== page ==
Evaluation of the Safety and Efficacy of a Novel 1440nm Nd:YAG Laser for Neck Contouring and Skin Tightening Without Liposuction

December 2013 | Volume 12 | Issue 12 | Original Article | 1382 | Copyright © 2013

Deborah S. Sarnoff MD FAAD FACP

Clinical Professor, Department of Dermatology, New York University School of Medicine, New York, NY
Cosmetique Dermatology, Laser & Plastic Surgery, LLP, New York, NY

Abstract

BACKGROUND: Laser lipolysis is a less invasive approach to neck rejuvenation than open surgery or liposuction. Wavelengths utilized for lipolysis liquefy fat and induce collagen remodeling, which tightens skin. A new Nd:YAG device has recently been developed that emits energy at a wavelength of 1440nm; this wavelength is more highly absorbed by adipose tissue and water than other wavelengths currently available.
OBJECTIVE: To test the safety and efficacy of a pulsed 1440nm Nd:YAG wavelength and side-firing fiber for the treatment of subcutaneous fat and skin laxity associated with the aging neck.
METHODS: Twenty-four subjects aged 40 to 65 years underwent laser lipolysis of the submental and anterior cervical areas. An average of 1205J per 5x5cm square was delivered, with a maximum internal temperature setting of 47 degrees C. Cervicomental Angle Score (CAS), Global Aesthetic Improvement Scale (GAIS), subject and investigator satisfaction, and safety were assessed.
RESULTS: At six months post-treatment, 79% of subjects had a significant improvement in the CAS (P<.001) and 79% demonstrated an improvement on the GAIS. Clinical improvement was marked and evident for all but one subject, with physician and patient satisfaction scores indicating overall satisfaction with the procedure and outcomes. Adverse events were mild and transient with no incidence of burns, seromas, hematomas, infection, or nerve damage.
CONCLUSION: The 1440nm Nd:YAG device with the side-firing fiber was safe and effective for the treatment of subcutaneous fat and skin laxity in the neck. This device offers an alternative to selected individuals aged 40 and over who do not wish to undergo rhytidectomy.

J Drugs Dermatol. 2013;12(12):1382-1388.

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INTRODUCTION

Neck rejuvenation is becoming increasingly popular for individuals in their 40’s and older. As the neck ages, it loses the well-defined contours seen in youth. One apparent change is in the cervicomental angle—the angle formed by the horizontal plane of the submental region and the vertical plane of the neck. In classical beauty, a cervicomental angle of 105° is generally considered the “ideal” representation of a youthful and beautiful neck.1 Over time, the cervicomental angle becomes blunted and more obtuse, resulting in the loss of the youthful-appearing neck. In addition, descent of the skin and soft tissues of the lower face create jowls and the loss of a well-defined, youthful jawline. Subcutaneous and sub-platysmal fat deposits can progressively increase, leading to excessive fullness in the submental area.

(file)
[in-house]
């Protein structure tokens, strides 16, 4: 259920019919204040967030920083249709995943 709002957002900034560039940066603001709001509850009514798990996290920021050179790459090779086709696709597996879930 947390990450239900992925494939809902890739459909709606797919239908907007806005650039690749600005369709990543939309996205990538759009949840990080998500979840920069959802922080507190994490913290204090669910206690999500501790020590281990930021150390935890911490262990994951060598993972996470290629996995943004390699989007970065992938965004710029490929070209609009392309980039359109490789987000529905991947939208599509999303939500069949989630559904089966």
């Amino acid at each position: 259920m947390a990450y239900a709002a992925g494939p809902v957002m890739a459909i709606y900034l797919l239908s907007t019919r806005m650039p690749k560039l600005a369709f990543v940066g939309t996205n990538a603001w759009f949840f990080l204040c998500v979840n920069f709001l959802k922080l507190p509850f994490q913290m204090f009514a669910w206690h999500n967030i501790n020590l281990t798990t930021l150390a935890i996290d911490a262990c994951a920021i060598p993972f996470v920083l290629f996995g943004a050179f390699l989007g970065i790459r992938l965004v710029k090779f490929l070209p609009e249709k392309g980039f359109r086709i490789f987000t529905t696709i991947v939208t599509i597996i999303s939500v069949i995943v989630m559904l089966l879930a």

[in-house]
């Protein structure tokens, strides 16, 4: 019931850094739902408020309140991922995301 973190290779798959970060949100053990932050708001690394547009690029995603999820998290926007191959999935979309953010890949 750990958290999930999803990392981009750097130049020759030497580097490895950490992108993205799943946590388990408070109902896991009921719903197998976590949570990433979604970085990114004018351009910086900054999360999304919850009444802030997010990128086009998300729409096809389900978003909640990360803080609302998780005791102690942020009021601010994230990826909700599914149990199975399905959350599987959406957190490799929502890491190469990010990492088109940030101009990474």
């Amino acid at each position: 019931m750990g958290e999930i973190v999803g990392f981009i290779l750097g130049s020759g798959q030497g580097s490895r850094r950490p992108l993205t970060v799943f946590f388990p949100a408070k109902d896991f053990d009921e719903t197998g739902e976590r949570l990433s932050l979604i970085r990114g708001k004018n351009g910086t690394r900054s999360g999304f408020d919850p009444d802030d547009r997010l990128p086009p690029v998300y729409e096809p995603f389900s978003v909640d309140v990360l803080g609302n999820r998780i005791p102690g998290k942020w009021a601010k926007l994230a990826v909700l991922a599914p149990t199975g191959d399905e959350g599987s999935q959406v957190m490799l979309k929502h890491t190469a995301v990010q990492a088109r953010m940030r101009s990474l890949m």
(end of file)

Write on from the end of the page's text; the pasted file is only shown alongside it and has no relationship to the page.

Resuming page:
Until recently, surgery has been the mainstay of neck rejuvenation. 2 However, many individuals are reluctant to undergo surgery due to various factors including the invasiveness and recovery time, while others may not be good candidates for surgery due to medical contraindications such as uncontrolled hypertension or use of anticoagulant medications.3

Laser lipolysis has emerged as a proven modality for treatment of excess fat and cellulite for those who do not wish to undergo open surgery. For neck rejuvenation, laser lipolysis provides the benefits of both removal of subcutaneous fat as well as tightening of the skin to reduce skin laxity. These results are achieved via two primary mechanisms: liquefaction of the adipose tissue and collagen remodeling.4 The laser delivers energy in the form of heat to the tissue via an optical fiber within a cannula. This heat is absorbed by adipocytes resulting in damage to the cell membranes. The cell membranes rupture and the liquefied fat can then be removed via simple manual manipulation.5 The laser energy also serves to denature adipose and dermal collagen, resulting in its remodeling and contraction. This becomes clinically evident as skin tightening.5,6

Multiple laser lipolysis devices are available. There are two main systems–diode and neodymium-dosed yttrium aluminum garnet (Nd:YAG)—with the primary difference being that the diode devices deliver shorter wavelengths in the electromagnetic spectrum than the Nd:YAG devices. The wavelengths delivered by these devices range from 920nm to 1444nm. There has been much dis-

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